This time around, I’ve worked on taking regular breaks, and whenever I start feeling restless, I try to do something else for a few minutes, and I can already tell how much better my novel is. I’ve written this draft faster than the first, and the plot is working. When you pre-plan breaks, or at least listen to your body when you get tired it forces you to stop and think mid-flow, which can help make a better draft.
Letting your brain recharge can revitalize your story.
All I’m saying is that sometimes it’s okay to give in to distractions. I’m not saying to check your Twitter account every ten minutes like you want to do, and you probably don’t need to watch every episode of How I Met Your Mother in one sitting (Yes, I know it’s addicting!), but if you keep pushing, and you aren’t getting anything out of it, take a break. One or two episodes of your favorite show won’t hurt. Get up and move around. Think about something different. Call a friend. Catch up on your favorite writing blogs. Do whatever it takes to reenergize before you come back to your novel or story.
Maybe fifteen minutes is all you need, and you can get right back to it, but sometimes a worse block needs more time. I think getting some space from your work for an hour or two, or even a week if you need it, helps get creative energy flowing. Ever since I trashed my draft, I’ve tried listening to what my brain is telling me. Often it’s when you start to feel restless that something is wrong with the draft. Usually after a break I have a better idea about where I want to go with the story, and I actually start to get excited about writing. Try to get space for a little while and think about something else, and you’ll come back to the draft with more energy and better ideas. Plus, who knows? Maybe that show will inspire you.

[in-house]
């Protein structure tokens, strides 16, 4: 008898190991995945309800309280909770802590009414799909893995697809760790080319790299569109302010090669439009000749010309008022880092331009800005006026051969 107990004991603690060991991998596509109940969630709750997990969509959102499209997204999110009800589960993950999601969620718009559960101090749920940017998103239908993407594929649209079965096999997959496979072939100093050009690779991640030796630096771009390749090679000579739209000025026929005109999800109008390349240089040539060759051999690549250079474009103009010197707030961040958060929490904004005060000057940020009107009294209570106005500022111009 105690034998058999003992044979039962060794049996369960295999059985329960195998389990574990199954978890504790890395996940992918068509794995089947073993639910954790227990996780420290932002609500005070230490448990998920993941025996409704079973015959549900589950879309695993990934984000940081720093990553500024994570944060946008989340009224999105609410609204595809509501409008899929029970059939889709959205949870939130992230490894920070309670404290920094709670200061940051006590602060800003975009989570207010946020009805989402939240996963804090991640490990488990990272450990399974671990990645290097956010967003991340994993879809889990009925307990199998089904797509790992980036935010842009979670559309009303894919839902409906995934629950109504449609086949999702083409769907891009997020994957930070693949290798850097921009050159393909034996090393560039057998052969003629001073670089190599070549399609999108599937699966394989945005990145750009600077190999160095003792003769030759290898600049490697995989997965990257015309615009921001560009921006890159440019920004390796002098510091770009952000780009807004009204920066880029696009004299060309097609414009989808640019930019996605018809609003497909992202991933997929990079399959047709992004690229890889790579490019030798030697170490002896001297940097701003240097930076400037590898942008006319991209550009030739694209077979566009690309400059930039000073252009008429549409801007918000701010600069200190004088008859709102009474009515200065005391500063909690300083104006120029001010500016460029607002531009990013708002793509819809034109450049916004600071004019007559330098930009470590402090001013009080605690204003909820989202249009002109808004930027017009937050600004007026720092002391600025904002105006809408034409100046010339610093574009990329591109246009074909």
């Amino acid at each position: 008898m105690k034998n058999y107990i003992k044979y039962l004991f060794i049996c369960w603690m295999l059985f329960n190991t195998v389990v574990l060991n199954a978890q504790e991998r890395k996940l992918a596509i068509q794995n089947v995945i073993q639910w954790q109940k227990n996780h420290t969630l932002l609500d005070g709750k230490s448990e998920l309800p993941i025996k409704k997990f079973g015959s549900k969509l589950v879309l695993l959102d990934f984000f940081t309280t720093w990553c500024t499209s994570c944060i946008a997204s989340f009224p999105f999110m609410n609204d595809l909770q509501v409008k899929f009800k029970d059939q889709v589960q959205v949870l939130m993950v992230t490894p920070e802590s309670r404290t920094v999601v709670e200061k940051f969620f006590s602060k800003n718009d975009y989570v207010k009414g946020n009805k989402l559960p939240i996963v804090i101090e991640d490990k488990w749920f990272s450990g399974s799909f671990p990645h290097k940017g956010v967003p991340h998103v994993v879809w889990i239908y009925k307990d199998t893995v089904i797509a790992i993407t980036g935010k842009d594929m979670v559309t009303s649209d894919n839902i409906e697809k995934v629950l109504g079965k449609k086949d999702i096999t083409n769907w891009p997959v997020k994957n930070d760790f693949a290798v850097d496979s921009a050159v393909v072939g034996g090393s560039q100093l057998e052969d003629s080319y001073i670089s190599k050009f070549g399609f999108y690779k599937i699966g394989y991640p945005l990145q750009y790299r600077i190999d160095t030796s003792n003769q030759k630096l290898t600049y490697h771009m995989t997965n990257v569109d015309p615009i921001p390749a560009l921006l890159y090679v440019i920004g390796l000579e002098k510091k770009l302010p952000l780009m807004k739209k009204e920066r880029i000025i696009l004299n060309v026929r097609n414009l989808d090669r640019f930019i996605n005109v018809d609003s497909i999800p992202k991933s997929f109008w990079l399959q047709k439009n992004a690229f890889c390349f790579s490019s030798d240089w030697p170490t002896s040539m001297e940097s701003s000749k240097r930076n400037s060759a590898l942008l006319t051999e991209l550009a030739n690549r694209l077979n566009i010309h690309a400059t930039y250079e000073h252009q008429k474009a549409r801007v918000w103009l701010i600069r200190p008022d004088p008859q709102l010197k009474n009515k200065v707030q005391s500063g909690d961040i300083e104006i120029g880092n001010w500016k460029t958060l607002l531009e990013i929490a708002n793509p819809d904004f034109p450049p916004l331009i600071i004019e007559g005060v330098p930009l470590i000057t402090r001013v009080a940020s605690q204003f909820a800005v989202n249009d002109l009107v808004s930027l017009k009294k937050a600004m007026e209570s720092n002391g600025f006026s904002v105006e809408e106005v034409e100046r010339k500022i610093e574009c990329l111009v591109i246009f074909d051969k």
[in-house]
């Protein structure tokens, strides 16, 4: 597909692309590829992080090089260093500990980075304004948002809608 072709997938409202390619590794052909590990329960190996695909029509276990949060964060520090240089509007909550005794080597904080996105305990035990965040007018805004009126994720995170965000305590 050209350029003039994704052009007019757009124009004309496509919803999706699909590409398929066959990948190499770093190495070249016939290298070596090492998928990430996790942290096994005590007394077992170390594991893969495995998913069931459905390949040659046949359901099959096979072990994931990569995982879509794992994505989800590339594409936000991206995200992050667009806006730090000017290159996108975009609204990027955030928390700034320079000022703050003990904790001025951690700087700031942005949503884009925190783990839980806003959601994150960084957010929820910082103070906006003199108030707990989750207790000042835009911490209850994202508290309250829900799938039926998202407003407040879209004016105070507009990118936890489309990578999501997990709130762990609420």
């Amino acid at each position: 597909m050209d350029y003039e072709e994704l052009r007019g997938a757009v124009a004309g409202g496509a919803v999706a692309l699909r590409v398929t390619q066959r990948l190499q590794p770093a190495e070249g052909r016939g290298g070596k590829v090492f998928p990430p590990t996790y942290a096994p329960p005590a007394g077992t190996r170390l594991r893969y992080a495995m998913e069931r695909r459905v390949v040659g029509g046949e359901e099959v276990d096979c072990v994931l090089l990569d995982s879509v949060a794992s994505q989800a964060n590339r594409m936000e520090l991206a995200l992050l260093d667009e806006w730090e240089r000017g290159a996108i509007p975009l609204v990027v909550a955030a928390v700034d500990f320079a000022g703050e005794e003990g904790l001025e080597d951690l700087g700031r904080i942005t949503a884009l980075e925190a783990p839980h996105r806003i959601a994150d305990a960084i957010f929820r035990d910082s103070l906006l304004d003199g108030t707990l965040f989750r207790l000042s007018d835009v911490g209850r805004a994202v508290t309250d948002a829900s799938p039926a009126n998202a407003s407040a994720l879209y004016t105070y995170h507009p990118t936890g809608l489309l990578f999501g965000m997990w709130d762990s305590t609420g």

Don’t forget to go back to your story.
I’m not trying to say that you won’t have to push through parts of your first draft, but I think it’s important to listen your own mind and body when you’ve hit your limit, and letting yourself have time for distractions can improve your writing and your productivity. Keep in mind that it’s easy to get carried away when you give yourself a free pass to get distracted, so just make sure you do everything in moderation. Set a timer to remind yourself to get back to work if you have to, so you can recharge without going overboard. If you think you need a longer break, stop working on the project you’re struggling with, but try to work on some other project in the meantime.
And most importantly, don’t forget to have fun.
Have you experienced writing burn out? Do you have more tips on how to avoid it? Leave a comment.